A bridge foreman on a railroad, familiar with the operation of trains thereon, and knowing that special trains were liable to run at any time, who, while not in the performance of any duty for the company, but in the pursuit of his own affairs, went upon the track at night on a hand car showing no light and was killed in a collision with a special train at a distance from any crossing, was guilty of contributory negligence, and there can be no recovery from the company for his death, even conceding that the train was negligently operated, where such negligence was not willful

nor wanton, and the presence of the hand car approaching on the track was not known to the engineer until the collision occurred. In Error to the Circuit Court of the United States for the District of Idaho.

Will R. King, for plaintiff in error.
F. S. Dietrich, for defendant in error.

Before GILBERT and ROSS, Circuit Judges, and HUNT, District Judge.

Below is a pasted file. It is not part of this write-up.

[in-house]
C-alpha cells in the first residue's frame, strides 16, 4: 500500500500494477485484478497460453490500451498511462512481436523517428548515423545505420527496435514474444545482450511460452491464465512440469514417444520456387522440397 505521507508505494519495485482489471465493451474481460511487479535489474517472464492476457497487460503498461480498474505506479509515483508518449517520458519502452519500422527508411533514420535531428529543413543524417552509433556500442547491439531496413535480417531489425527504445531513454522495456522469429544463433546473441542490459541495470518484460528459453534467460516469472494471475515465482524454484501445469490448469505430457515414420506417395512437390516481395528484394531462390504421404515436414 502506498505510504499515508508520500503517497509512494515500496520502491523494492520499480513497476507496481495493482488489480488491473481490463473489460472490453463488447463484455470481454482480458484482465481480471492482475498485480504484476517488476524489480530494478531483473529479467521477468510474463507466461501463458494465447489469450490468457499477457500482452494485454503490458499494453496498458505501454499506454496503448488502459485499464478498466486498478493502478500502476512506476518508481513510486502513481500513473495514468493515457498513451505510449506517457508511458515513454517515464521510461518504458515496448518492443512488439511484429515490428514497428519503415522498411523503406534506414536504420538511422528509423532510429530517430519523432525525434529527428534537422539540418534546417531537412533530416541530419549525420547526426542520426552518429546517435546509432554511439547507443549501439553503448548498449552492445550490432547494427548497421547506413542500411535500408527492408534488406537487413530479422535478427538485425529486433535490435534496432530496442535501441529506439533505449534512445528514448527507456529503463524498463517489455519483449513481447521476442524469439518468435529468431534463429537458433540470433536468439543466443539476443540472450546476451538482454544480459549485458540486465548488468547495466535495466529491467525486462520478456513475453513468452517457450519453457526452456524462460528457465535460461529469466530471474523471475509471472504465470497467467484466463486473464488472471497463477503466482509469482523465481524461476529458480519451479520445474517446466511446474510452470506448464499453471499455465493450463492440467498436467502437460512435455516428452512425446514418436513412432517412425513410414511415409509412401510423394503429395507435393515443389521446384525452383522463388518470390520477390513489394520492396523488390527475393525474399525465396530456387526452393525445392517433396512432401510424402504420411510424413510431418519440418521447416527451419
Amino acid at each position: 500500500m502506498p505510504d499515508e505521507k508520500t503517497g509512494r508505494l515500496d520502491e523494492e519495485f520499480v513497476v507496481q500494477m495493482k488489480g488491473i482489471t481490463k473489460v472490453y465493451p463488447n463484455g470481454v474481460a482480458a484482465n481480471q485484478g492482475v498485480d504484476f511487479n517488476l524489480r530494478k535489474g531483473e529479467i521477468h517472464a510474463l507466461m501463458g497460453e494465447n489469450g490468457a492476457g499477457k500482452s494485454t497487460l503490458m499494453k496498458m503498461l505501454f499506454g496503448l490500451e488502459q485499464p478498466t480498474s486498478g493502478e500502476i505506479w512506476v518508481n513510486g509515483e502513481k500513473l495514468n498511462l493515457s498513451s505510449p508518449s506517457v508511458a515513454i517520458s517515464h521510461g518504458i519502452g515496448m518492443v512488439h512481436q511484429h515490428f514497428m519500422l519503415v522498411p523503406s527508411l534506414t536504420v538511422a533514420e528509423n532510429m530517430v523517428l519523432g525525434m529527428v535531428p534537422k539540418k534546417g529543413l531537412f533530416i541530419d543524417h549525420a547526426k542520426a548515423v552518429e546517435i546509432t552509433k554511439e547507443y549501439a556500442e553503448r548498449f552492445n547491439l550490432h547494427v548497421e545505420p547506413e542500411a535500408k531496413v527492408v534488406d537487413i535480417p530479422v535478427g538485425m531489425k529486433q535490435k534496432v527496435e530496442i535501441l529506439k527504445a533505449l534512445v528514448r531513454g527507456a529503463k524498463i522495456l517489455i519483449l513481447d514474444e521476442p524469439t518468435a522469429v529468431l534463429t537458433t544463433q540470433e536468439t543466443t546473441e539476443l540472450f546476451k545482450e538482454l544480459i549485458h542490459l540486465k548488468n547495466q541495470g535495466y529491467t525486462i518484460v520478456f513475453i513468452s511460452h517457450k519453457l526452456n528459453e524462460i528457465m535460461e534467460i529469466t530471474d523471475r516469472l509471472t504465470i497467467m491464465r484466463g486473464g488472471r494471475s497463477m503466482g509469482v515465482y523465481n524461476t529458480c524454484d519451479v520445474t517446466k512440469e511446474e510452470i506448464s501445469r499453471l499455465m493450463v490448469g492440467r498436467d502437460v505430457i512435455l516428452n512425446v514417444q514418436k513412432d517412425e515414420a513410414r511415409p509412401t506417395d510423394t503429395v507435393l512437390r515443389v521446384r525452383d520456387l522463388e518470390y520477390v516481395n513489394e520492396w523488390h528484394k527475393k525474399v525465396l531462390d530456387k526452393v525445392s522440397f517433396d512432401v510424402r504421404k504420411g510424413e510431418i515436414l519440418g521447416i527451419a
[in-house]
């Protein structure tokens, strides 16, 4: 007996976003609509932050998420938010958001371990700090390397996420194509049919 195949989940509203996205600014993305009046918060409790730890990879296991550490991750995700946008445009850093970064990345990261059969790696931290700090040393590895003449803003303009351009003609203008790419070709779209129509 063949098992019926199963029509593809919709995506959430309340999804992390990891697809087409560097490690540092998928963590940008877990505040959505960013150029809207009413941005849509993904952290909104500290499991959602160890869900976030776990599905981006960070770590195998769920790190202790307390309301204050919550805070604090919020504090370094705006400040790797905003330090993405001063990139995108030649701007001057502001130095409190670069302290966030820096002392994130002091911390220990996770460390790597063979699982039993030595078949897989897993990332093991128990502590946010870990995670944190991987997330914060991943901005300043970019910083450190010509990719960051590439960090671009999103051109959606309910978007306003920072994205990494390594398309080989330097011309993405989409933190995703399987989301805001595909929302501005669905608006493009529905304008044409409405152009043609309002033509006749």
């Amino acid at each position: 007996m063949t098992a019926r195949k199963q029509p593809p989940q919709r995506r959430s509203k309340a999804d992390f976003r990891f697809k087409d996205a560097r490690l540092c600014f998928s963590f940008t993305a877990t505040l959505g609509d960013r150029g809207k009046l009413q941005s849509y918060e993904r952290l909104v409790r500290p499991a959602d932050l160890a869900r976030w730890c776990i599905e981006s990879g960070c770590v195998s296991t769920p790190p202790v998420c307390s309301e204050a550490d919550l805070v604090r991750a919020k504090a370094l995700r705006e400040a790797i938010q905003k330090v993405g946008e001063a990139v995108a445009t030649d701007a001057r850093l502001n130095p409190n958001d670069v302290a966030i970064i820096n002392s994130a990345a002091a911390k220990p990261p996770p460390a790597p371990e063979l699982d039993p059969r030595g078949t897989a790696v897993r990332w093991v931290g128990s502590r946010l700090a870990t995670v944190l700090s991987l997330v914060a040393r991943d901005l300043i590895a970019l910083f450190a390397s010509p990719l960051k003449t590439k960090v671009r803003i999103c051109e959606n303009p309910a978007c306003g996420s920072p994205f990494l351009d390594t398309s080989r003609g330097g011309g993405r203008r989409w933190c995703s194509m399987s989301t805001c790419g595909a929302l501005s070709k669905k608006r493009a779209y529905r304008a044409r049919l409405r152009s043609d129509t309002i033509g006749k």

HUNT, District Judge. The plaintiff, Frances B. Russell, as administratrix of the estate of P. J. Russell, deceased, brought this action against the Oregon Short Line Railroad Company, defendant, to recover a judgment for damages for the death of her husband, which occurred on the evening of December 3, 1903. Defendant denied negligence, set up contributory negligence, and that deceased was engaged on his own private business when he was killed. The evidence showed substantially these facts: The deceased, P. J. Russell, was and had been for seven years a bridge foreman of the defendant railroad company. About the time of his death, the bridge gang of which he was foreman was engaged in work upon a bridge that was about two miles or more east of the town of Ontario, a place of 1,100 or 1,200 people. The bridge gang lived in what are called “outfit cars," which were moved from place to place as convenience required. These cars were kept on a side track at the stockyards, half a mile east of the town of Ontario, The deceased and his family lived in one of the outfit cars. Russell had been working in that vicinity about a month. Two miles west of Ontario, at a place spoken of as “Washoe Siding,” there was a spur. On the afternoon of December 3, 1903, the deceased did not go to work where the bridge gang was employed; but at noon of that day, at the outfit cars, he told one of the men that he was going to Washoe, and requested him (Stroup by name) to come over after him after the work of the day was finished. The custom of the bridge gang was to stop work at 6 o'clock, and then to eat supper. Prior to the date of the accident Russell had tendered his resignation to the defendant company, but was not to leave the service of the road for a few days. Russell had bought a ranch near the Washoe Spur, and his intention was to give up railroading, and to live upon his farm. Mrs. Russell's father and family also lived at Washoe next to Mr. Russell's place, about a quarter of a mile from the spur. About 3 o'clock on the afternoon of December 3d, the deceased took his wife and children on a railroad velocipede from the outfit cars to the Washoe Spur. Upon their arrival at the spur, the velocipede was left near the track, but was afterwards taken back by a railroad employé who had been at Russell's place that day. After leaving the spur, the Russells went over to the place owned by the deceased, and stayed there about half an hour. Mr. and Mrs. Russell were getting ready to move in a few days to the ranch. They spent the afternoon, principally, at Mrs. Russell's father's house. Mrs. Russell testified that while they were on the way to Washoe, or just before they started, her husband told her that he was going down there "to see about getting men to work, and to see about